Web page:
As is evident in the draft resolution before us, Africa has not considered its own demands, interests and aspirations alone. We have presented an integral vision of a just expansion of the Security Council that takes into consideration the interests of all geographic regions and guarantees a balanced representation of all civilizations and cultures in the expanded Council. In that context, Africa has also taken into consideration the just demands of the Non-Aligned Movement, as contained in the Final Document of the Durban summit of 1998, by proposing an increase in the membership of the Security Council to no less than 26 seats. Furthermore, the African draft resolution reflects the link between African aspirations, on the one hand, and those of all four of the other regional groups of the United Nations, without necessarily undermining the right of each region to determine its own vision of what would serve its idea of justice and what would meet its interests.
In that context, Africa has initiated, through the follow-up mechanism established by its leaders in Sirte, a series of meetings and consultations with all regional and political groupings, as well as other stakeholders, with the objective of expanding the basis for an inclusive agreement that would meet all of our interests, without exception.
The delegation of Egypt would like to align itself with the call made by Nigeria, in its capacity as the current Chairman of the African Union, on all Member States to support the African draft resolution, which presents a new dimension in the institutional reform process to which we aspire. Among the main pillars of the draft resolution is the call for the elimination of the right of veto for all, current and potential permanent members of the Security Council alike, as an anachronistic and undemocratic practice that does not correspond to the spirit of our times. However, and until that objective is fulfilled, Africa would insist, based on the principles of equality, justice and democracy, that all new permanent members enjoy the right of veto on an equal footing with the current permanent members.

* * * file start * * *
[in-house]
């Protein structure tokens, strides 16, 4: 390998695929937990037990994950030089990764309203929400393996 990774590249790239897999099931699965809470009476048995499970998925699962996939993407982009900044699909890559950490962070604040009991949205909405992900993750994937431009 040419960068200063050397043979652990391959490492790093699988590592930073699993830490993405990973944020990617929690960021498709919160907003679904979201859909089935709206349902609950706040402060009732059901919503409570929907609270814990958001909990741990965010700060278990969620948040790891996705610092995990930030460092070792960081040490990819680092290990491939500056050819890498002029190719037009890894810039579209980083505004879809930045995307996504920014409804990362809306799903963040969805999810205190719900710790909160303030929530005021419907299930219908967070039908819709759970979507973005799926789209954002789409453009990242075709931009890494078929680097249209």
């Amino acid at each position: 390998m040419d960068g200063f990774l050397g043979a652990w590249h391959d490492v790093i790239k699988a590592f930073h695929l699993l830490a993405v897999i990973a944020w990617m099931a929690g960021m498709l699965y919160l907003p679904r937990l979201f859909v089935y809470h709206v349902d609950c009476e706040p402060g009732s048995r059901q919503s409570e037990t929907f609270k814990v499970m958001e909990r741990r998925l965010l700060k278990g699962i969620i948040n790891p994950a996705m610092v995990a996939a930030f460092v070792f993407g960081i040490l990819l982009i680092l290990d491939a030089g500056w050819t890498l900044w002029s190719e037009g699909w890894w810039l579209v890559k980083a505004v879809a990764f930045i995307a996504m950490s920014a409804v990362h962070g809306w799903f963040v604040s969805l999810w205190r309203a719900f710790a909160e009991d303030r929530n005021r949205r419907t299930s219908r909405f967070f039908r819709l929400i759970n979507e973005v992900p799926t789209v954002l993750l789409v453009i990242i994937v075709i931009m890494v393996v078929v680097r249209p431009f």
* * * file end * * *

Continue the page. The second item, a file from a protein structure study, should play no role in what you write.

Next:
Membership on the Security Council is a responsibility that will be shouldered by those States selected for such an honour. Thus, that type of membership must be based on an increasing capacity to contribute effectively to the purposes and principles of the United Nations. We must strive to correct all the mistakes of the past and to ensure a balance between all regions and civilizations through the process of expanding the membership of the Security Council.
To that end, our shared responsibility will also lead us to work for the genuine reform of the working methods of the Security Council, which will essentially address abuses, reaffirm the balance between the mandates of the principal organs of the United Nations, and guarantee that the Security Council will remain a model of justice and equality and a platform for an effective partnership in the formulation and implementation of a new collective security system.
This is the second time within a week that the General Assembly has taken up consideration of a draft resolution -- this one introduced by Africa -- on Security Council reform. In that regard, I fully associate myself with the statement made by the Permanent Representative of Nigeria on behalf of the African Union.